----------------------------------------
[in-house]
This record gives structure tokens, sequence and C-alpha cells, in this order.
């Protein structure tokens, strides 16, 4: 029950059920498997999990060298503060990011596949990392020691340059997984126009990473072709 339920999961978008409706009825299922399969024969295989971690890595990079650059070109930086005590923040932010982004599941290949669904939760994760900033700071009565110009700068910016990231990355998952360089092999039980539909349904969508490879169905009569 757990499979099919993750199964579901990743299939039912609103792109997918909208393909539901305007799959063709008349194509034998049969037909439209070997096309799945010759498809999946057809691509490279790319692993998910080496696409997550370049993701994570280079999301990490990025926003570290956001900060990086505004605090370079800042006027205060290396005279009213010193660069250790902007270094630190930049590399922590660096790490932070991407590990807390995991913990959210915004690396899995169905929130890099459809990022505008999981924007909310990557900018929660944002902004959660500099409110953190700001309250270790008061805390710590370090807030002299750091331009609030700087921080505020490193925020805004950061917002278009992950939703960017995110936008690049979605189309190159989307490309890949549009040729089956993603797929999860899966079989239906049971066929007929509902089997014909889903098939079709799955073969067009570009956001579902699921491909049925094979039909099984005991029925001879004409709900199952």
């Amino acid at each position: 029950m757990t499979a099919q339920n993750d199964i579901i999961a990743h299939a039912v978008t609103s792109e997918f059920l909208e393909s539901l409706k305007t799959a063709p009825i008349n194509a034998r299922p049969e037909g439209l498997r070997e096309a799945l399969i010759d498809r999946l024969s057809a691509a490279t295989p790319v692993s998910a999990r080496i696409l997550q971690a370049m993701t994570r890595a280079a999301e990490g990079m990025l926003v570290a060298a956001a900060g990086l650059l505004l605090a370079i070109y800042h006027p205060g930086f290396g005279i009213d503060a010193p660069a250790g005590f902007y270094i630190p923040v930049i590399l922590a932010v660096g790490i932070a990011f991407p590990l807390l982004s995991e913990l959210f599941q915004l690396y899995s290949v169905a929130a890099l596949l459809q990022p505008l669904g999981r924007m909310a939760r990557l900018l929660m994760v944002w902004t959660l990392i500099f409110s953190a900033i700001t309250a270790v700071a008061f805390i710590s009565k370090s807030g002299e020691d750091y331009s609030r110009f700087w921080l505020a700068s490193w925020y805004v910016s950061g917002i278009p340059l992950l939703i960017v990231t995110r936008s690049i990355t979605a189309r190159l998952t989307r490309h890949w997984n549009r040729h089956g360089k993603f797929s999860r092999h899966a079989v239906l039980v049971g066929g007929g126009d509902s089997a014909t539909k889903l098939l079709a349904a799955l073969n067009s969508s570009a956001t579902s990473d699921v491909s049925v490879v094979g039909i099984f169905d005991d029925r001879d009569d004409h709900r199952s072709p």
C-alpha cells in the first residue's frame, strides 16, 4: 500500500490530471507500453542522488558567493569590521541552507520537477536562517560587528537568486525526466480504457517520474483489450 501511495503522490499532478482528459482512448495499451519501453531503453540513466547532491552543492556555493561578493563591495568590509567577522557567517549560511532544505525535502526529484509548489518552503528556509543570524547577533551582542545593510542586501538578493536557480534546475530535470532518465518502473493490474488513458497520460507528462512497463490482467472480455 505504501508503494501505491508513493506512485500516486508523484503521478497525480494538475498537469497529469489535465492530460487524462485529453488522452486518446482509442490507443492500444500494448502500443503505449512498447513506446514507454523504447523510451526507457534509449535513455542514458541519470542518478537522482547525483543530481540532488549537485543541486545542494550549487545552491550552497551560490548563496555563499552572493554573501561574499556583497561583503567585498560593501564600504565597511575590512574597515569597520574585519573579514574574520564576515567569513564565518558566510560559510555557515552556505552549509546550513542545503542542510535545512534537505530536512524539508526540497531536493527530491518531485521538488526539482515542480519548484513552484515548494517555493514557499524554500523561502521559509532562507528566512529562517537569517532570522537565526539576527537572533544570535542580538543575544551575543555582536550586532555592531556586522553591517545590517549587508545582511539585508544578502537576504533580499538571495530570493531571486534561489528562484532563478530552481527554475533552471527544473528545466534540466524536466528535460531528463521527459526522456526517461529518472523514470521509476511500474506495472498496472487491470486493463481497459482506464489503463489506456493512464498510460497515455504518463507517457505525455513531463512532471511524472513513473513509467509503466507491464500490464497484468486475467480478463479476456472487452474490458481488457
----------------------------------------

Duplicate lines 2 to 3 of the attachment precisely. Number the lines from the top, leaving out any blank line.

This record gives structure tokens, sequence and C-alpha cells, in this order.
């Protein structure tokens, strides 16, 4: 029950059920498997999990060298503060990011596949990392020691340059997984126009990473072709 339920999961978008409706009825299922399969024969295989971690890595990079650059070109930086005590923040932010982004599941290949669904939760994760900033700071009565110009700068910016990231990355998952360089092999039980539909349904969508490879169905009569 757990499979099919993750199964579901990743299939039912609103792109997918909208393909539901305007799959063709008349194509034998049969037909439209070997096309799945010759498809999946057809691509490279790319692993998910080496696409997550370049993701994570280079999301990490990025926003570290956001900060990086505004605090370079800042006027205060290396005279009213010193660069250790902007270094630190930049590399922590660096790490932070991407590990807390995991913990959210915004690396899995169905929130890099459809990022505008999981924007909310990557900018929660944002902004959660500099409110953190700001309250270790008061805390710590370090807030002299750091331009609030700087921080505020490193925020805004950061917002278009992950939703960017995110936008690049979605189309190159989307490309890949549009040729089956993603797929999860899966079989239906049971066929007929509902089997014909889903098939079709799955073969067009570009956001579902699921491909049925094979039909099984005991029925001879004409709900199952």